Sep 10 2011
The setting: White linens. Delicate stemware. Cartoonish murals.
The pizza choices: Pepperoni. Sweet potato pie. Sausage and rapini.
Also on the menu: Meatballs. Watermelon-beet salad. Hot wing ravioli.
Wooing customers, behind the scenes: chef Dominic Zumpano, who makes his own Italian sausage, mozzarella cheese, tomato jam, breads and more. Expanding the fan base, but seldom seen: all-star leftfielder Ryan Braun of the Milwaukee Brewers.
The restaurant is Ryan Braun’s Graffito, riverfront dining in Milwaukee’s Third Ward and not your typical Italian restaurant. The former Ryan Braun’s Waterfront Grill, sold in late 2010 to the SURG Restaurant Group, reopened with a new personality in April.
The same major league baseball player – a top contender for National League MVP – in 2010 assumed a high-profile role at a second Wisconsin restaurant: Ryan Braun’s Tavern and Grill, four blocks north of busy Highway 50 in downtown Lake Geneva.
You won’t mistake either restaurant for a sports bar, although a few televisions exist at both locations. Think of Graffito as “edgy elegant” and the Tavern/Grill as “classy cozy.” Both emphasize Italian fare but have different menus and owners (the Lake Geneva site is a part of restaurateur Tom Romano’s investments).
Dinner entrees in Lake Geneva lean more toward traditional offerings and include a soup or salad. Most are under $20. An exception is the R.B.8 mixed grill: pork chop, beef filet, shrimp, mashed potatoes and sauces.
Most entrees at Graffito also are under $20, but the menu is a la carte. Some entrees involve truffle-drizzled purees or are unusual combinations, like pappardelle (pasta ribbons) with a duck prosciutto and duck ragu. Some diners build a meal by sharing small plates of calamari, bruschetta, stuffed shrimp, marinated olives, soft pretzels with cheese sauce.
Both restaurants serve small pizzas. The four-cheese version in Lake Geneva contains mozzarella, Fontina, Pecorino Romano and Parmesan. At Graffito, it’s mozzarella, Fontina, Taleggio and Gorgonzola.
Popular cocktails at the Tavern/Grill include a Bloody Mary that arrives with thick pickle, cucumber and celery spears, plus a skewer of olives stuffed with bleu cheese. “I’d add spicy cheese curds,” says our waitress, “but we’ve gone through so many today that we’re out of them.”
At Graffito, Italian Sangria arrives as a slightly sweet mix of white wine and citrus juices. On tap is Lakefront Brewery Ale No. 8.
Is the restaurants’ namesake an avid cook, involved in menu development or restaurant tone/décor? Maybe one or more menu items are based on family heritage/recipes?
Maybe he’s influenced the cocktail menus in some way?
What are the chances that fans will see him there?
It’s the wrong time to be asking such questions, says Ken Spindler, who coordinates media relations for the Milwaukee Brewers. “Thanks for the interest, but we won’t be able to accommodate your request (for answers to questions) at this time,” he says, via email.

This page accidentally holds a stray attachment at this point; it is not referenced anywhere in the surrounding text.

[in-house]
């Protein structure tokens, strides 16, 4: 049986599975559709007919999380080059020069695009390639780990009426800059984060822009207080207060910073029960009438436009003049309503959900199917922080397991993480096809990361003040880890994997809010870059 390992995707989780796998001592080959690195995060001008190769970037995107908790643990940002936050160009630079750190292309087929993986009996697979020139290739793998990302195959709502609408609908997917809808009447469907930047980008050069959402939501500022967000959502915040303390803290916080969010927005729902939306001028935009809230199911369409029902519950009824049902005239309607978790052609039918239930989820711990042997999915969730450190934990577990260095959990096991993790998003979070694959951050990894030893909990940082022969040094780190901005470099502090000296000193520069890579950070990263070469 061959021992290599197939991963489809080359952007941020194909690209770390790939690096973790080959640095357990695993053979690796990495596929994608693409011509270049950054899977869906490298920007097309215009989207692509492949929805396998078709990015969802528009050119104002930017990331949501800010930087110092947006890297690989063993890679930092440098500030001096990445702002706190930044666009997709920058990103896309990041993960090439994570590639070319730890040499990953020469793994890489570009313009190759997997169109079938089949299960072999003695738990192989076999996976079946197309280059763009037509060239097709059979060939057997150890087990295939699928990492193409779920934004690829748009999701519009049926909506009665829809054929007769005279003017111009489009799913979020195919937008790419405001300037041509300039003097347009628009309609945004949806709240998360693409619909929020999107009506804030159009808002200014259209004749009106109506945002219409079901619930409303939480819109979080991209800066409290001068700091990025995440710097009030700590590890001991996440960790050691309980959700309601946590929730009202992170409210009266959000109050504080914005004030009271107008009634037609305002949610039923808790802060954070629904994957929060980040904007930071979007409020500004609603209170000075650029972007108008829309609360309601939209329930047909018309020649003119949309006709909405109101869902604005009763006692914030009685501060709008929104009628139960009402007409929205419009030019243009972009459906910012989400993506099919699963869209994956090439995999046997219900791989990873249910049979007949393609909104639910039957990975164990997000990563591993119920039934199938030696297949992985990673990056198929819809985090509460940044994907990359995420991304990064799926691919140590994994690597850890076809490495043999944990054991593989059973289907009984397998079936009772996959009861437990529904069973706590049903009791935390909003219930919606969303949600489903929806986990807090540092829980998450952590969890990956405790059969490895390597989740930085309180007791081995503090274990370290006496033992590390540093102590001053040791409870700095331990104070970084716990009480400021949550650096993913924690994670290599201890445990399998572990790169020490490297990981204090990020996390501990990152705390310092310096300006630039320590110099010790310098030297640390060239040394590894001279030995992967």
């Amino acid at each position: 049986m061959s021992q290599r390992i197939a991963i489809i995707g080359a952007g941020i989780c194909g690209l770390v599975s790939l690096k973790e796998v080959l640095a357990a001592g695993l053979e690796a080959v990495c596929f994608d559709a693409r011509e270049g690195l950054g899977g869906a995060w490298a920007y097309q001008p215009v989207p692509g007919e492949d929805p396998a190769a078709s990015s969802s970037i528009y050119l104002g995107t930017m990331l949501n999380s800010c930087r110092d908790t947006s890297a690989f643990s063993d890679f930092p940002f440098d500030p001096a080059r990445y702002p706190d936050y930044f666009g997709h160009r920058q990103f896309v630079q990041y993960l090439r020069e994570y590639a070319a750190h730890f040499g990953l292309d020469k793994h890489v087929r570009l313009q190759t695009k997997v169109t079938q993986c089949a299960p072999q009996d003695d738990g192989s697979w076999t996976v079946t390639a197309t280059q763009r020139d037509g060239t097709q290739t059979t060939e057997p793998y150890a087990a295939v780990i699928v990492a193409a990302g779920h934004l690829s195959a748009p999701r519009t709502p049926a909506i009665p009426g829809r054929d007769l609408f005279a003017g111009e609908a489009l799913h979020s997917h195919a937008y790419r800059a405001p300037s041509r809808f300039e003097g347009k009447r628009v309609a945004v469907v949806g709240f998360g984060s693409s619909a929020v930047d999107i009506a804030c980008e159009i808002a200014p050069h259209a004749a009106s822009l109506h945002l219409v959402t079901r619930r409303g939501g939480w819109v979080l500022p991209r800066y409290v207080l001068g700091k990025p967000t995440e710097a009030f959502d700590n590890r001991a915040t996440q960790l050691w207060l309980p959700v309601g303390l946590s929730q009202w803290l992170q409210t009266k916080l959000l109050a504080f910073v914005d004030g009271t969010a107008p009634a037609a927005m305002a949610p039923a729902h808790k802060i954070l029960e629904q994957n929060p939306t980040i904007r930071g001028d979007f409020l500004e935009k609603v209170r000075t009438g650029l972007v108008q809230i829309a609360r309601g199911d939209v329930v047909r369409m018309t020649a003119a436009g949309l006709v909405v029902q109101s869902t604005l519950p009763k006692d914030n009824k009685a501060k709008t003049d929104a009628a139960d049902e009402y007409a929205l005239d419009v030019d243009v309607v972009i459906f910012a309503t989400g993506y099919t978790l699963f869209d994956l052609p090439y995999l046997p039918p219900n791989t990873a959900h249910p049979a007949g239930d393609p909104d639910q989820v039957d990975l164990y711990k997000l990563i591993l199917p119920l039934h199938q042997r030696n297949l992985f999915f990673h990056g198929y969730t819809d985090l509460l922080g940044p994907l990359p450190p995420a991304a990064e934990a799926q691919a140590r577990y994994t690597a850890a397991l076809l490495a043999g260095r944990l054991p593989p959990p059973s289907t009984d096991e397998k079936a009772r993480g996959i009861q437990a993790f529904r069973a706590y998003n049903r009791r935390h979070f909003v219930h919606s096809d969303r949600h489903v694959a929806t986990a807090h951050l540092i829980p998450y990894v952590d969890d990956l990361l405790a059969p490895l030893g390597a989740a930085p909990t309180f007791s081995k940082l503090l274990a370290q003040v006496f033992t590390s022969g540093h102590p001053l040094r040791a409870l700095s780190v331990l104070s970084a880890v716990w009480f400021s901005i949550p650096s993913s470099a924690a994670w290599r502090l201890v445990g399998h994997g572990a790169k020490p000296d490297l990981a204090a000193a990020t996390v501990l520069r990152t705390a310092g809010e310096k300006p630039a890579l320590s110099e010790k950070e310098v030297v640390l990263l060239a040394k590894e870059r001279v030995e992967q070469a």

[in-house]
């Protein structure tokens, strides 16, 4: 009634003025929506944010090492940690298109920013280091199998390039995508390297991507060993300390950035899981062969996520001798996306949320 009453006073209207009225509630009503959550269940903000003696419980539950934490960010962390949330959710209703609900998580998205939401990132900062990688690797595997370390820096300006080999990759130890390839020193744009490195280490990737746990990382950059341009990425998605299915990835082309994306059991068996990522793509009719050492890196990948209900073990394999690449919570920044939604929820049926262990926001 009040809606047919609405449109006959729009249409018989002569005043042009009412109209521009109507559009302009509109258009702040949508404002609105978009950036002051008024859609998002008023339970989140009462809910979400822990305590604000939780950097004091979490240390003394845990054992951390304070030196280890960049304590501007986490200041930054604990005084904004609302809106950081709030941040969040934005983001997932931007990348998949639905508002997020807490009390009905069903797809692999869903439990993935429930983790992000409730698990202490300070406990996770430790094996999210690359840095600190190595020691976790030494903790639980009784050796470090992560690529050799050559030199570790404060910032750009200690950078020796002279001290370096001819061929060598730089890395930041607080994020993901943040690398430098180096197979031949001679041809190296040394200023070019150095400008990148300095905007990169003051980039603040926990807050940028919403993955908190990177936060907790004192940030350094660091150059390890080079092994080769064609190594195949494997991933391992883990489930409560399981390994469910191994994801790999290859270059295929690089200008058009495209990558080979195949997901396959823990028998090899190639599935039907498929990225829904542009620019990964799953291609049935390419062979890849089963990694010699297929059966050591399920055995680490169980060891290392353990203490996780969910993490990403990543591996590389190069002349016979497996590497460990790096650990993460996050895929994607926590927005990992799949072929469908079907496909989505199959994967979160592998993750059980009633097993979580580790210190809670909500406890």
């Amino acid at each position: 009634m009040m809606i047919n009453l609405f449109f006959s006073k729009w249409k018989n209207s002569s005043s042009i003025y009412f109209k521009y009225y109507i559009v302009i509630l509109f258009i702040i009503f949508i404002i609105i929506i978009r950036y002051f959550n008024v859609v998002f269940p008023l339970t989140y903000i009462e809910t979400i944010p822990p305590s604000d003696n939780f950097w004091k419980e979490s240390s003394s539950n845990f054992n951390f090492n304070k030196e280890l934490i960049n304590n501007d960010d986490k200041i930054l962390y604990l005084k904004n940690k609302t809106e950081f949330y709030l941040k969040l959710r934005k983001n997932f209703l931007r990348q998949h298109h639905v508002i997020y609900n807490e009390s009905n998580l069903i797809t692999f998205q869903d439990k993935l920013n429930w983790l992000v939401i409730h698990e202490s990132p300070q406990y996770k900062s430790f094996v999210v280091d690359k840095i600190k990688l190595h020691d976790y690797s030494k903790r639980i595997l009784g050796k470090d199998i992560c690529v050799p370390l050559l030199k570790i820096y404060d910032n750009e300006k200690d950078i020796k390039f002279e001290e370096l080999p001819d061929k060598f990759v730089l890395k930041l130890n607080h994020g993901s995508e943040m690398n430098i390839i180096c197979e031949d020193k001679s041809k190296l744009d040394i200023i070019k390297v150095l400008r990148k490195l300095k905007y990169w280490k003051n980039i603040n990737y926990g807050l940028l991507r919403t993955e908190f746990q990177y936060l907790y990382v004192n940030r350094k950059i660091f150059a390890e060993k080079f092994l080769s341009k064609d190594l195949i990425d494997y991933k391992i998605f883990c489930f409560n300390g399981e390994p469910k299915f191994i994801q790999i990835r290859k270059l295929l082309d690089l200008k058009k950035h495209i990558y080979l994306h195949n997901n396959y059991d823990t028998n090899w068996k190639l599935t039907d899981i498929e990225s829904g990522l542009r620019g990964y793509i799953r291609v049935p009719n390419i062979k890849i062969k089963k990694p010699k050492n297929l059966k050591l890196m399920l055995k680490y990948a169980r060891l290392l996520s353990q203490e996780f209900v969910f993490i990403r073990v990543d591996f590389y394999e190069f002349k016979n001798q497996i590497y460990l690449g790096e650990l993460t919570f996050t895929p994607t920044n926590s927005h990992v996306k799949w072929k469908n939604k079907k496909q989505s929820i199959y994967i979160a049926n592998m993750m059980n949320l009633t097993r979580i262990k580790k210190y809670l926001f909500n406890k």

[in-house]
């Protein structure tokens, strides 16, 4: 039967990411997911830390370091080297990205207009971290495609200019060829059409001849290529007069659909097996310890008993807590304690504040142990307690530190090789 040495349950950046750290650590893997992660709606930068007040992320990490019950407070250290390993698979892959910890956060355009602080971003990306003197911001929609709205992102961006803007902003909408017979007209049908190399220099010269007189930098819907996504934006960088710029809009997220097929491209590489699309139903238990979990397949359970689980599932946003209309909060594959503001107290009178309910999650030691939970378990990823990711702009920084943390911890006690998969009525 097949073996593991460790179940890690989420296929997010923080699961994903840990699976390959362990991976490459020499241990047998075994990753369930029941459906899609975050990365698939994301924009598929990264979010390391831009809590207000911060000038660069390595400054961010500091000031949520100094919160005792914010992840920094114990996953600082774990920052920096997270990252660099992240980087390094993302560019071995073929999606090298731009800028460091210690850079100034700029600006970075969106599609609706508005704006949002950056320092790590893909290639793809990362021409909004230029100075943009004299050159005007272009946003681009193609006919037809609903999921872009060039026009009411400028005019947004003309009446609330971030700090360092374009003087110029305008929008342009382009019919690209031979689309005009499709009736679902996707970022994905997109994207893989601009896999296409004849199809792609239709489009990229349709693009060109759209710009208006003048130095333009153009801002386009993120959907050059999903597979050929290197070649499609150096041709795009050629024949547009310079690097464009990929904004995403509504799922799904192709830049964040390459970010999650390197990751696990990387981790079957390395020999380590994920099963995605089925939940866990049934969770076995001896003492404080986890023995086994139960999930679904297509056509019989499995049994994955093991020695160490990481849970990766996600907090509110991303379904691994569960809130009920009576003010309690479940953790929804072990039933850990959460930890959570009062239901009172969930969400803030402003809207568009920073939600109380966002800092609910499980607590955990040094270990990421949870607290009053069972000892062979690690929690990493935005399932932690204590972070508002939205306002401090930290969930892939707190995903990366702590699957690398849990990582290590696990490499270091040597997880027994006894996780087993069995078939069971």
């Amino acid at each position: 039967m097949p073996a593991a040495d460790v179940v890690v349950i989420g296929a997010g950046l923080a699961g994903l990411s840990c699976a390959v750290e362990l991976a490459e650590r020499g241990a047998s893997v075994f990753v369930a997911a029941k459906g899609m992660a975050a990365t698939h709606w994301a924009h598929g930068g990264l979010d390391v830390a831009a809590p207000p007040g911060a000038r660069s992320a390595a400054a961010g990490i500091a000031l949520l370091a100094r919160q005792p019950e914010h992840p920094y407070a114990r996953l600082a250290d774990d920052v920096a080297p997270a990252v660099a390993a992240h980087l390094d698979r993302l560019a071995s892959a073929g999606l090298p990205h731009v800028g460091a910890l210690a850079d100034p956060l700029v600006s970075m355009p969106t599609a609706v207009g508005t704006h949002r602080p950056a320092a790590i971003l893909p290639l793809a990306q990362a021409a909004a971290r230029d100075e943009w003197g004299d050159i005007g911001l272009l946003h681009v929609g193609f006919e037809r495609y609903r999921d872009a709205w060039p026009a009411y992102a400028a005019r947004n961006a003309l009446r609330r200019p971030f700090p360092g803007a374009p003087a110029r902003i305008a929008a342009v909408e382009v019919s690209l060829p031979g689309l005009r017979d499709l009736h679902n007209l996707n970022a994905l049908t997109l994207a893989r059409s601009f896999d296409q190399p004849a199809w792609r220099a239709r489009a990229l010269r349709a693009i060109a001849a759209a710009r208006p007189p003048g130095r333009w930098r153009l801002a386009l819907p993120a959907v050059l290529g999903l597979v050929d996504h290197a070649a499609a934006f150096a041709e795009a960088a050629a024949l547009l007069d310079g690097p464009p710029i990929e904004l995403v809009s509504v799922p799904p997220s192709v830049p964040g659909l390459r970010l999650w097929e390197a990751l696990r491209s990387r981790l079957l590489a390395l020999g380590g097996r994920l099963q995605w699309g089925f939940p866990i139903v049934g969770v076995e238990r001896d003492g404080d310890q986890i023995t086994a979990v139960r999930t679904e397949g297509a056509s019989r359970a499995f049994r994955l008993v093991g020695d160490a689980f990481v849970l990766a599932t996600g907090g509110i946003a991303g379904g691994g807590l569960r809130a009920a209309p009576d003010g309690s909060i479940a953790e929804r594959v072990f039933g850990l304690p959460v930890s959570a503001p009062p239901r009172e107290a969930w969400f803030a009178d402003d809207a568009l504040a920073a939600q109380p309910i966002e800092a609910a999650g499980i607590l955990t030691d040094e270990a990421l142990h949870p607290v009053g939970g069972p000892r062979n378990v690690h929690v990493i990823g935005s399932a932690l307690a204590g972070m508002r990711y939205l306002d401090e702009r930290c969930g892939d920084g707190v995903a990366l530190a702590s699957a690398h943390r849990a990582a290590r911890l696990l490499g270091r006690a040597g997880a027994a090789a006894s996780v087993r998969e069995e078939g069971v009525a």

“Ryan is focused on the baseball season and we cut back on interviews during the stretch towards the postseason.”
Elsewhere, we learn the All-Star player is especially proud of his Jewish roots, that he is generous with fans when his time permits and that his name is his lone significant investment in these businesses. His visits to the restaurants tend to be unannounced.
The University of Miami business management major, drafted by the Brewers in 2005, apparently stays sharp and savvy when away from his day job. “Off the ﬁeld, Braun capitalizes on business opportunities like he would a bad pitch,” states the most recent issue of élevée Lifestyle, part of an enterprise that creates custom, hand-tailored wardrobes for pro athletes and other celebrities.
Ryan Braun’s Graffito, 102 N. Water St., Milwaukee, is open for dinner daily and lunch/brunch on Fridays through Sundays. For more: www.ryanbraungraffito.com, 414-727-2888.
Ryan Braun’s Tavern and Grill, 430 Broad St., Lake Geneva, is open daily for lunch and dinner. For more: www.ryanbraunslg.com, 262-248-0888.
What are the chances that a celebrity-named business will outlive its namesake’s career and residency? It happens. Look no further than the Brett Favre Steakhouse, 1004 Brett Favre Pass, Green Bay, two blocks from Lambeau Field.
The former Packer quarterback’s name shows up all over the menu, including the 20-ounce signature steak, a London Broil with sautéed mushrooms. In the Brett’s Famous Chopped salad is fried prosciutto, bleu cheese, black olives and veggies in red wine vinaigrette.
Outdoor brat-and-beer tailgates begin three hours before the kickoff for home games. Indoors, dinner is served daily (but not on Sundays from January through Memorial Day). For more: www.brettfavresteakhouse.com, 920-499-6874.
“Roads Traveled” began in 2002 and are the result of anonymous travel, independent travel, press trips and travel journalism conferences. What we choose to cover is not contingent on subsidized or complimentary travel.